"That’s not a change in the plan, that we might not develop it. Whether it’s us or the next guys, it’ll be done as agreed," he said. "The plan is fixed, but the developers are not."

He also denied that his company had intended from the start to sell out its interest, in violation of its agreement with the city, as some have charged.

"It costs a lot of money to take down a building," he asserted. "No, there was no chicanery here," he said, adding as an apparent joke, "Not that I don’t wish that maybe there could be."

"But no, this deal is going ahead in a straightforward way," he said.

Maloney, too, claimed that even if Clover and Bernstein sell the building, the project will go ahead as planned.

"That’s a legal question," he said of the charge that the developers are violating their agreement with the city by attempting to sell the site rather than build on it. "And I don’t think as a practical matter that’s the city’s main interest--which is to make sure that the original plan is adhered to."

He claimed that under city regulations, "Any buyer would be bound by the same agreement. And that’s the city’s primary interest—to make sure that the benefits are provided."

Ellen McCarthy, a deputy director in the city’s Office of Planning, said she doubts that the developers misled the city. "Doing a façade job is tough," she said. "I’m not sure that even an adventuresome company would try that—going to all the expense of demolition and saving those facades, on the hope that they could sell off a building with a pre-existing mayor’s agent order on it to somebody else."

But Bell pointed to a deal recently struck between the Downtown Artists Coalition and other neighborhood groups and the John Akridge Cos. to save a major portion of 11 historic rowhouses, as well as artists studios in those buildings, at a site directly across from the Atlantic Building site. The terms of that agreement are being placed in the land records of the city to make them legally enforceable.

"On that deal, the Office of Planning agreed to try for a binding agreement, a covenant between the city and developer," Bell asserted. He added that his organization planned to lobby the city to make such covenants a requirement.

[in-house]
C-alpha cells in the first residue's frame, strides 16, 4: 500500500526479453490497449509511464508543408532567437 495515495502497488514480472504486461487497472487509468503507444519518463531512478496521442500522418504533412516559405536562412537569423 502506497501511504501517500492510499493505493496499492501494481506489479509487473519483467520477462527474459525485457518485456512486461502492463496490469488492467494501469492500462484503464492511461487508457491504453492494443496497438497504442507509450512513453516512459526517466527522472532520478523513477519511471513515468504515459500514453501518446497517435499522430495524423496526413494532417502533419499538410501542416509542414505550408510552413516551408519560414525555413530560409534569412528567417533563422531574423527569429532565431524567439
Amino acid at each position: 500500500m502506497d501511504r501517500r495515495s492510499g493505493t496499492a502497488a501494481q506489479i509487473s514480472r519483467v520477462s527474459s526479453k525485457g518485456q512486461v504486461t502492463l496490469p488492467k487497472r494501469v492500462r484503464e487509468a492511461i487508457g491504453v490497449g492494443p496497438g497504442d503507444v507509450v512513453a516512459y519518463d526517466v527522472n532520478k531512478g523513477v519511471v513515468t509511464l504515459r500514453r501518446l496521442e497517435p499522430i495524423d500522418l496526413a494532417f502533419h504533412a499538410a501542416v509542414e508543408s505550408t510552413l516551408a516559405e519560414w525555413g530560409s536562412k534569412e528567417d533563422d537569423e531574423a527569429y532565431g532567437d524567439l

"We want to approach this legislatively," he said. "With the Atlantic Building, the developers were able to move forward and demolish a building, without the city being able to enforce anything."

Maloney denied that the city had failed to exercise proper oversight on the Atlantic Building’s redevelopment.

"I don’t think there was any laxness in the way we administered the existing regulations," he said. "This is an anomalous case, where somebody starts a project and has trouble finishing it."

But he admitted, "This obviously does raise some concerns for the city. Whether this means there could be additional controls—we’ll be looking into that."

"What do you do when this occurs?" he asked. "The city wants to have as many tools in its arsenal as possible to deal with these disappointments."

In the meantime, the façades of the Atlantic building and its former neighbors are all that occupy most of the south side of the 900 block of F Street NW. Parking spaces are now scarce in the neighborhood: the building on the other side of the street is also under development, so parking is prohibited on both sides of the street.

That’s bad for business, said the manager of the Red Fox clothing shop at the corner of F and Ninth streets NW. "To buy something for $5, you have to take a chance on getting a $50 parking ticket," said the man, who declined to give his name. "Nobody comes down here anymore."

Copyright 2001, The Common Denominator